Federal Open Market Committee April Minutes – It’s Unofficial: June Is Out

Minutes released from the Federal Open Market Committee (FOMC) April meeting strongly suggest that June is off the table for the timing of the first increase in the federal funds rate. Publically, no one inside the Fed has been willing to admit it, outside the Fed few still consider it a real possibility, but now it’s as official as it will get until the June meeting.

From the minutes, on the meeting participants’ discussion of the timing, “A few anticipated that the information that would accrue by the time of the June meeting would likely indicate sufficient improvement in the economic outlook to lead the Committee to judge that its conditions for beginning policy firming had been met. Many participants, however, thought it unlikely that the data available in June would provide sufficient confirmation that the conditions for raising the target range for the federal funds rate had been satisfied, although they generally did not rule out this possibility.”

The disappointing slowdown in first quarter economic growth and March payroll employment, known at the time of the meeting, increased uncertainty and downside risks to the outlook. Meeting participants discussed whether the weakness would be transitory or more persistent, with implications for the timing of the first interest rate increase. Reasons to believe the slowdown would be transitory included the end of severe winter weather and the labor dispute at West Coast ports, combined with favorable fundamental factors like low interest rates, rising household real income and high consumer confidence.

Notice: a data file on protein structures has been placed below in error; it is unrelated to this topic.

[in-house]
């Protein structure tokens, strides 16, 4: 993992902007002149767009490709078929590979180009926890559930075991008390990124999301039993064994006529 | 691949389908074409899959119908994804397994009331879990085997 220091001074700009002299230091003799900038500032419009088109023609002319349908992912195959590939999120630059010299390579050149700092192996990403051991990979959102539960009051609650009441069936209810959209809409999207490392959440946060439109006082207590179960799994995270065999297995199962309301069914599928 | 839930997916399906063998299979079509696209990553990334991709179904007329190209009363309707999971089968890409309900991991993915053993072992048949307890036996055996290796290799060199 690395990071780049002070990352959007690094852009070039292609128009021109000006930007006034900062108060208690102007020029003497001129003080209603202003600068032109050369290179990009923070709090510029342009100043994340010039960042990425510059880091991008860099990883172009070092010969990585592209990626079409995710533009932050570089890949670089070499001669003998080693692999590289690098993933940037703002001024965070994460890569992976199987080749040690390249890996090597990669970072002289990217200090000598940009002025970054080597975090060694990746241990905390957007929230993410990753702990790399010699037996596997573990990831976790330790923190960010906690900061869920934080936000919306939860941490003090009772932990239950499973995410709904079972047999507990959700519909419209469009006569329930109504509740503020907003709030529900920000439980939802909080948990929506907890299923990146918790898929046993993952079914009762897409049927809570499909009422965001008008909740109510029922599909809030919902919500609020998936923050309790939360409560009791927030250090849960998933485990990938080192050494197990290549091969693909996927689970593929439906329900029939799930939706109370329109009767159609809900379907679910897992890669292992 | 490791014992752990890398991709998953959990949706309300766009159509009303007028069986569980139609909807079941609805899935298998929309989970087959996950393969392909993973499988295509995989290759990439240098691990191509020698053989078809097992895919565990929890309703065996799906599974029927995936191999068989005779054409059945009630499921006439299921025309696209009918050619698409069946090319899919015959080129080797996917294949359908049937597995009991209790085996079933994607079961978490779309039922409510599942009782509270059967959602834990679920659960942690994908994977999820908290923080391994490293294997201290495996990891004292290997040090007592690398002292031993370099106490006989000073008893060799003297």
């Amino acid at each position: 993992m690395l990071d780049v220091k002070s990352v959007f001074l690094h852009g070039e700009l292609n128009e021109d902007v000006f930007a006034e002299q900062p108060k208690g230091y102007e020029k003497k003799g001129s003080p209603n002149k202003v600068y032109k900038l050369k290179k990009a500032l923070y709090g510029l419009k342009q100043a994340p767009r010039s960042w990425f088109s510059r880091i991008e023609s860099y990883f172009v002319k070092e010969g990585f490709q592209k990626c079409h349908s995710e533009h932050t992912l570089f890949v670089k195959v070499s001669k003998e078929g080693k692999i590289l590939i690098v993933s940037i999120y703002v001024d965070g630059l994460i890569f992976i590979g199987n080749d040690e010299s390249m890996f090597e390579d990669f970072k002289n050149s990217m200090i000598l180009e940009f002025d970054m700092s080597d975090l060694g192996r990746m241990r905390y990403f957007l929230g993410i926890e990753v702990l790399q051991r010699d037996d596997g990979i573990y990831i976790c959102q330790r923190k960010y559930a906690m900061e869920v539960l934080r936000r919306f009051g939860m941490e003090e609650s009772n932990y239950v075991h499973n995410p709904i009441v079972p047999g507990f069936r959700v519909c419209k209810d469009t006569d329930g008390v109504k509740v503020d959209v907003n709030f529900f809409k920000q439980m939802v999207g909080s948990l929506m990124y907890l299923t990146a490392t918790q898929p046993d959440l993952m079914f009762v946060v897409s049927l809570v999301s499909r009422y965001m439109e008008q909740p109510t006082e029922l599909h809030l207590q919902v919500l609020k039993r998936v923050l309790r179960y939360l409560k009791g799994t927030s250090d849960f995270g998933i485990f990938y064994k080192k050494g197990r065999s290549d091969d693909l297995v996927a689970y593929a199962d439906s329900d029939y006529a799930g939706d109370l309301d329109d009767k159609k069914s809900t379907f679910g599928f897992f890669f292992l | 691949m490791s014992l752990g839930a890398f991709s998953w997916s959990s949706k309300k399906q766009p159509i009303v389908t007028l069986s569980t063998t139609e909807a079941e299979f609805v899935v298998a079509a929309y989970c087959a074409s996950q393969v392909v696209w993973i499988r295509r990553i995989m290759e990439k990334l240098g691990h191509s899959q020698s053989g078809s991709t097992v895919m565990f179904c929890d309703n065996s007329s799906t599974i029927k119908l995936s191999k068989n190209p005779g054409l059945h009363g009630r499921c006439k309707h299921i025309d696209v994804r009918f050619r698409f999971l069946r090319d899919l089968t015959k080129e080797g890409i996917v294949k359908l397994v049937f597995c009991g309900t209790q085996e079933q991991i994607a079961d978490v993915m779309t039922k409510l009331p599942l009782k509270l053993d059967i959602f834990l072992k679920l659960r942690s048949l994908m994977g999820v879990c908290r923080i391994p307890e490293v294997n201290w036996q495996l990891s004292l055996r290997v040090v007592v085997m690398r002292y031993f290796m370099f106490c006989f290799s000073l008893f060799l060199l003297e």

Reasons to believe the factors leading to the downturn could be more persistent included the possibility of underestimating the size and length of the impact of the strong dollar on trade, as well as the decline in investment spending resulting from declining oil prices. The current absence of increased household spending due to lower energy prices was also mentioned. A strong rebound in near-term growth will require a rebound in household spending, so the absence of that boost is conspicuous.

In any event, the consensus has shifted from June to the September meeting as the timing of lift-off. We’ll see what a few more months of data brings.

 

 



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